Most begging activities took place after 11:00 am when numerous tourists were moving around the city's attractions, and stopped around 18:00 pm, when the stream of tourists ceased. Most days there were around five permanent beggars outside Saint Titos' church. The most frequent ones were 'the Gods', a woman in her late forties wearing a loose robe and a white hat making continuously the sign of the cross, and 'the Musicians', two Albanian Roma children, singing and playing accordion. The situation around Lion's square was more confusing. Presumably because all tourists visiting the city take photographs in front of the Lion's square fountain, 'the Charlie Chaplins', composed of three young male adults and two children who appeared to be about eight years old, were based there. The two minor Charlie Chaplins were observed to be watched from afar by adults and sometimes begged accompanied by an adult. It appeared that these adults used the children for begging and collected all their earnings after each begging session.

There were also several Roma women with children, some of which were selling balloons and flowers, as well as some passing by beggars such as 'the humpback', a man in his mid-forties, wearing a hat and another man having a bandage around his neck, both holding a walking stick. After one o' clock a quivering woman made her appearance.

Freedom of movement is one of the major features which characterize begging activity. Therefore, the situation changed all the time due to various factors. First, it was part of the beggars' profession to know in advance the times that cruise ships arrived and their passengers poured in the city center in order to beg from them. Second, on Sundays the number of beggars was smaller because the main attractions of the city, such as Saint Titos' church and the municipal gallery were closed, and as a consequence the number of tour groups reduced. Third, beggars changed their strategies according to the number of tourists in the city centre during certain times and seasons. For example, the 'Gods' barely addressed Greek nationals during the summer, but begged from them off-season. Fourth, state policies affected beggars' number. For instance, their number increased during August when the Greek government carried out an agreement with its creditor (the Troika which consists of the European Commission, International Monetary Fund and European Central Bank, and supervises public finances on a quarterly basis), concerning the abolition of municipal police all over Greece.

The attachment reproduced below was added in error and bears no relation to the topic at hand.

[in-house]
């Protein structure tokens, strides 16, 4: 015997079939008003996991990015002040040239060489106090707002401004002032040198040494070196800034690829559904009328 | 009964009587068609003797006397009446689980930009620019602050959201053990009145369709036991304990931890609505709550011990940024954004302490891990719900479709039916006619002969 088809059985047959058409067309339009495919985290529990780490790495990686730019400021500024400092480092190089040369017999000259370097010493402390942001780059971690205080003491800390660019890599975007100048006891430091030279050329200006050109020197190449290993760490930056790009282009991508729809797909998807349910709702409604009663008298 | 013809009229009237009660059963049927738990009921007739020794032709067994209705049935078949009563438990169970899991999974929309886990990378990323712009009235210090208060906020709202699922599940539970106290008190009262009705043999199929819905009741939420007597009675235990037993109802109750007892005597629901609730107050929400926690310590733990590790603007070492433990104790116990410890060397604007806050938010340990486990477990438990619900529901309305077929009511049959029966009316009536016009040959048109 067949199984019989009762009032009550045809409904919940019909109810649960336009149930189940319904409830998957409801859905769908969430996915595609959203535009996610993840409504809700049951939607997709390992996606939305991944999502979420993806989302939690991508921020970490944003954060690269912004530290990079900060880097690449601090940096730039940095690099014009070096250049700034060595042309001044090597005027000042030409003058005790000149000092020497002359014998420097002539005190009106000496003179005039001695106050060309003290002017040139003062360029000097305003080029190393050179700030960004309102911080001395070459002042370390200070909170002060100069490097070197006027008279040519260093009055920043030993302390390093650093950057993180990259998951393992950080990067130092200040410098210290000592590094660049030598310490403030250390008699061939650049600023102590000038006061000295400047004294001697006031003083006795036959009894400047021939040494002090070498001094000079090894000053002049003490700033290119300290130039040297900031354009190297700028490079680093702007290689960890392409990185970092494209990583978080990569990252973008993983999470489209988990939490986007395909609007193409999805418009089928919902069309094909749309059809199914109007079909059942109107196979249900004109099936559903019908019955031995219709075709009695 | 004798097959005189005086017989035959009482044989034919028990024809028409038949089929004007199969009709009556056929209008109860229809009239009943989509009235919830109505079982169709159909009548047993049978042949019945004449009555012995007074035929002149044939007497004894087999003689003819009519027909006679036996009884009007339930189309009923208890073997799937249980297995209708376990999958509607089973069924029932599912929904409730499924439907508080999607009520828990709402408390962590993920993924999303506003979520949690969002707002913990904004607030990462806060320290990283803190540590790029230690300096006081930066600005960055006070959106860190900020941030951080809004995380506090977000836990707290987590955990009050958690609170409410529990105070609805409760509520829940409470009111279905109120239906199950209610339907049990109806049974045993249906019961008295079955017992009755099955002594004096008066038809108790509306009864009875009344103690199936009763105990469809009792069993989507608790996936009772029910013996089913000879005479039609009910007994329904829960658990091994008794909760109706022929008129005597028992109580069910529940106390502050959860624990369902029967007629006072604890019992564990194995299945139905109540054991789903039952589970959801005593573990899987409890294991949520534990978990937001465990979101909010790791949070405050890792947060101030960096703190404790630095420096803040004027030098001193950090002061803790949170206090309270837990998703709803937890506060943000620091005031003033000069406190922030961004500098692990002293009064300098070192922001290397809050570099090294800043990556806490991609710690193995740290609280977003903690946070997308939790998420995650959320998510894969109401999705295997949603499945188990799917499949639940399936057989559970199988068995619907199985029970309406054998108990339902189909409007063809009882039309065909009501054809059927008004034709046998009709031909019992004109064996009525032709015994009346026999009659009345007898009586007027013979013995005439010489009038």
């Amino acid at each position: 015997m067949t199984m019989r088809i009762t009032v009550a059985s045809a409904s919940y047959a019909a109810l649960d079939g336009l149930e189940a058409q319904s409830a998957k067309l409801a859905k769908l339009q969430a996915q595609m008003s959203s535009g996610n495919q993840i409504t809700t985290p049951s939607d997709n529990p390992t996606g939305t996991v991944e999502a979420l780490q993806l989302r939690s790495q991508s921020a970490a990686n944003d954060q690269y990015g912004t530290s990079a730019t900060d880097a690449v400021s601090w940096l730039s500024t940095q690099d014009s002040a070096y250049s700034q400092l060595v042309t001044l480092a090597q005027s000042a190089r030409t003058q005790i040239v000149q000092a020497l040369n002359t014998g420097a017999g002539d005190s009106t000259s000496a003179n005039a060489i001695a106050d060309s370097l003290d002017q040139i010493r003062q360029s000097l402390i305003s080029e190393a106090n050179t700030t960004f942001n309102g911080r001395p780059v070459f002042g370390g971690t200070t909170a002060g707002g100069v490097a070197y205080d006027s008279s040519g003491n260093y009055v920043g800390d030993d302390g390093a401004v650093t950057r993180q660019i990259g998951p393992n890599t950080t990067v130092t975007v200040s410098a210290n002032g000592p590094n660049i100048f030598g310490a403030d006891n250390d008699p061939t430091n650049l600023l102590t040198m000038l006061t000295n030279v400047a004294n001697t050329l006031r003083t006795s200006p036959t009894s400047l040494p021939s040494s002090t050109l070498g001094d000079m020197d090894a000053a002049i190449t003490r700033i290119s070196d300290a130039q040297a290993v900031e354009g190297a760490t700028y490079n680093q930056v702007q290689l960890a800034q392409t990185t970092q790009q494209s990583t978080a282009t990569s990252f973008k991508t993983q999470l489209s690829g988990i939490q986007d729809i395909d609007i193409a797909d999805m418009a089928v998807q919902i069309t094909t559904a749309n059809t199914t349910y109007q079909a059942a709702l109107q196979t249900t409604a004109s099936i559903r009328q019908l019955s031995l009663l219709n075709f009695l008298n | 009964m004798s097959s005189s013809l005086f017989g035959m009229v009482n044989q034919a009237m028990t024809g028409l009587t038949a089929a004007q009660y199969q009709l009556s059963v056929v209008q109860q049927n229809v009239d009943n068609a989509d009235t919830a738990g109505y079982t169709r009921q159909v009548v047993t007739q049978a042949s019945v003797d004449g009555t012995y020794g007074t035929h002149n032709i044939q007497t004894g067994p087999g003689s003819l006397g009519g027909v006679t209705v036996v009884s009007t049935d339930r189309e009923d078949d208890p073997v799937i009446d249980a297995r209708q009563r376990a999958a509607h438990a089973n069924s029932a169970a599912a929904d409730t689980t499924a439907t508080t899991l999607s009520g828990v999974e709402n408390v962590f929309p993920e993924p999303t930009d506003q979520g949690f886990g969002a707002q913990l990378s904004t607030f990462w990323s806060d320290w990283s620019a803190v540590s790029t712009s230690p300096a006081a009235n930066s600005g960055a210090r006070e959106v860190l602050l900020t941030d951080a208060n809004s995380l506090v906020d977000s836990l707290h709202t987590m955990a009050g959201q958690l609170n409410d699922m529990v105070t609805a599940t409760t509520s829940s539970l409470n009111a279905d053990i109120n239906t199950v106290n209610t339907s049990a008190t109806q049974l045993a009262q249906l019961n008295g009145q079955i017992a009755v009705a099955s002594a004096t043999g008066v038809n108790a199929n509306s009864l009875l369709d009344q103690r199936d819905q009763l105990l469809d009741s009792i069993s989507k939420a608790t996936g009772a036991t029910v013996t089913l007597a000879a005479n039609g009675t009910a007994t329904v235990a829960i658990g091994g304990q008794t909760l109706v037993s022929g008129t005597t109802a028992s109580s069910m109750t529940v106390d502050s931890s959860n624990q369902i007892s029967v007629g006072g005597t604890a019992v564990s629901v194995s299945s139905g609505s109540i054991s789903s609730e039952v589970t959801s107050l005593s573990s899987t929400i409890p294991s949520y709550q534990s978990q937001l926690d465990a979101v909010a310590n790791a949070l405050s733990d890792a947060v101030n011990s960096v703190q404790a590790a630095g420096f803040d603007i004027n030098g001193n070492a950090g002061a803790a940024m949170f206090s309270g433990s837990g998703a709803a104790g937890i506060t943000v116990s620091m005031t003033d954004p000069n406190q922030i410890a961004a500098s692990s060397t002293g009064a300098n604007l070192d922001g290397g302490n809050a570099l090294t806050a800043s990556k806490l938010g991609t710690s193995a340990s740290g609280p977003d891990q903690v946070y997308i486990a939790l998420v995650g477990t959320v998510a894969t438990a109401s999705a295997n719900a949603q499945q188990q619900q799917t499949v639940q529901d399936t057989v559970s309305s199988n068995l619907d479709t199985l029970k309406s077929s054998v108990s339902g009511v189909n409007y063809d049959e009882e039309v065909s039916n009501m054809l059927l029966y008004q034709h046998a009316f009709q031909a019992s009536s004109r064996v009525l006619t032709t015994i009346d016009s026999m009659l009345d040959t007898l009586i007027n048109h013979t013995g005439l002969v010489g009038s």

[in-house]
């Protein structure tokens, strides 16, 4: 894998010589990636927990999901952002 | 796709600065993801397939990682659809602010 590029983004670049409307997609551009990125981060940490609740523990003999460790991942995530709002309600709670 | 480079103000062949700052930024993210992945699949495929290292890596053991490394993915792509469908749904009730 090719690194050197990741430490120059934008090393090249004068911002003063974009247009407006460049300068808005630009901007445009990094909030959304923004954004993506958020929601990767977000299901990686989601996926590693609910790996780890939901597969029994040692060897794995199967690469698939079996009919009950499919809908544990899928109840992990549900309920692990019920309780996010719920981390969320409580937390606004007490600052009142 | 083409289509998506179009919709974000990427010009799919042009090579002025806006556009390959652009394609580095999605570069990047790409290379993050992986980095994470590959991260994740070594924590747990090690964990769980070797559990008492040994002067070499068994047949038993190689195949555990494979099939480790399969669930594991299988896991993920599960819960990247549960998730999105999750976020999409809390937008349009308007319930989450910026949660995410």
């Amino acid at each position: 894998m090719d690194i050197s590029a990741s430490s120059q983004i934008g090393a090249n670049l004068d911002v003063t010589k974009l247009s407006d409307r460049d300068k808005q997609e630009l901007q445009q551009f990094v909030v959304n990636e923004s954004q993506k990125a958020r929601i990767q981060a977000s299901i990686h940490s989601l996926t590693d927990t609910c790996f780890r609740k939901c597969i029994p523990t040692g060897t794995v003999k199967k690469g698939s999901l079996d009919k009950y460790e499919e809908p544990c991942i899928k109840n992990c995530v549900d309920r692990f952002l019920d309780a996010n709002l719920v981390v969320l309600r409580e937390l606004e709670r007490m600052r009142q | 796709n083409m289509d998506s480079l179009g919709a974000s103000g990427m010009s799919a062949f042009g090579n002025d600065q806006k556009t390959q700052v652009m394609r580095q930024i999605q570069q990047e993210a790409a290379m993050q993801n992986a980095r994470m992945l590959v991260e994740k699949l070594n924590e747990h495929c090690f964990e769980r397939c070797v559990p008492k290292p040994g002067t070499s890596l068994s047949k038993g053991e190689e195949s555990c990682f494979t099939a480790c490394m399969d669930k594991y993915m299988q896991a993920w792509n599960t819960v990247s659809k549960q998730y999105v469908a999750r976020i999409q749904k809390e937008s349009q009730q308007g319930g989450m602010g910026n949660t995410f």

Fifth, there were days when the police arrested beggars in order to maintain the 'decency' of the area and drove them out of the city center, as happened at 4 October 2013, when the police arrested 19 people for violations of laws of begging (Newspaper Patris, 2013). It appeared that Bulgarian and Romanian beggars controlled the respective district and they did not allow other beggars to trespass on their districts. Locals described these beggars' group as something mysterious and shadowy. On this ground, tensions were created between local and foreign beggars and the author was able to listen to a Roma woman while she was shouting to two policemen: "we are Greeks and not Bulgarians".